“Go to a Park Day! Make some new homeschool friends and ask your questions!” I see this advice over and over again on Facebook groups in response to someone’s first post or initial question or two about homeschooling.
Park Days have been the traditional gathering place of homeschool families. Children are free to play and run off their excess energy while moms befriend and support each other. The encouragement shared among themselves ranges from parenting advice to curriculum ideas to easy dinner recipes. Many a life-long friendship has been forged in these early days of homeschool community.
But now in 2018, I am seeing Park Days fade and fold. Some of this is due to the aging of those original Park Day families. They are graduating their last children and while some continue to attend Park Days to support the newer moms, others have become too busy in their new season of life. Continue reading
Have you ever considered translating your holiday preparations into education-speak and counting them as “school”? We need to remember that learning happens in many different ways and can easily be accomplished outside the curriculum box. December lends itself well to holiday-themed project -based learning, especially for our younger students:
- Baking translates to Home Economics, Nutrition, or Math
- Making gifts and crafts becomes Art, Home Economics, or Community Outreach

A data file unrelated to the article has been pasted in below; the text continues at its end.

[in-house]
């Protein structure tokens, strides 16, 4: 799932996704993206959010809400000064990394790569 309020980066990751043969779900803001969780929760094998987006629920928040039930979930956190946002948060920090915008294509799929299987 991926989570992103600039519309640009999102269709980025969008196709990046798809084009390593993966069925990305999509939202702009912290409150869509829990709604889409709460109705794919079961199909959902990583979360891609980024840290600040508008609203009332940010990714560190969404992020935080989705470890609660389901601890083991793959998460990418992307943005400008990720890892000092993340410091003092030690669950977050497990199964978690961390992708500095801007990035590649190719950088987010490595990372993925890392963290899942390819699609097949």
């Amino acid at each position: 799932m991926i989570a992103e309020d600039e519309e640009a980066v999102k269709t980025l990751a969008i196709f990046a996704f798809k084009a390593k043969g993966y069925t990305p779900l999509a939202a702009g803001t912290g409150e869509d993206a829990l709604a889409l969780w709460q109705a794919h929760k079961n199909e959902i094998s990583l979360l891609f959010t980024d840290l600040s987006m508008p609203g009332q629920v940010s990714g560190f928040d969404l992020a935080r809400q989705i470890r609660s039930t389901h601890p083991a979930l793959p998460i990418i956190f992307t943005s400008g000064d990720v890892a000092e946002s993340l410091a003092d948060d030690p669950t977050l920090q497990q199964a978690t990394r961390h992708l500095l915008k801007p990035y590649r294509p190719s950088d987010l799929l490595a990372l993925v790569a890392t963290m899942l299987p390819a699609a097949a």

- Addressing Christmas Cards can count for Penmanship or Spelling
- Looking up places on a map where you are sending cards or receiving them from is Geography
- Holiday shopping teaches Math, Finance, and Budgeting
- Singing, listening to, or playing Christmas Carols on a musical instrument is Music
- Walking around the mall or out to your car on the outskirts of the parking lot is P.E.
- Investigating holiday traditions and Christmas customs can become Social Studies or History
- Learning more about Christmas, Hanukah, and other faith-based holidays translates to Bible or Comparative Religions or Social Studies
Have you seen the commercials by First Five and LA Universal Preschool touting the following facts?
“Children who attend a quality preschool:
- Enter kindergarten with better pre-reading skills, richer vocabularies and stronger basic math skills than those who do not.
- Are more likely to graduate from high school, be employed and earn a higher income.
- Are less likely to be placed in special education, in need of public assistance or involved in crime.” (http://laup.net/the-research.aspx)
It’s that last point that gets parents’ attention. Aren’t they implying that kids who don’t go to preschool might end up in jail? No wonder that a larger and larger percentage of 3 and 4 year olds enroll in preschool programs each year!
But there is an important question not being asked. Do children have to leave home to get a quality preschool experience? Does the simple act of walking out the front door with backpack or lunchbox in hand automatically translate into superior learning? Or is it possible to give your child a quality preschool experience at home?
I can still remember my panic! At my son’s one year check-up, I tearfully asked the doctor what might be wrong with him. Most babies I knew were walking well before their first birthday while mine was barely crawling in time for his party.
And this wise old general practitioner gently explained to me the difference between normal and average. Continue reading
If you have younger children or those gifted academically, you’ve probably found that you don’t need the 180 days many home educators recommend to finish your curriculum. Have you ever considered how your holiday preparations could be translated into education-speak and count for “school”?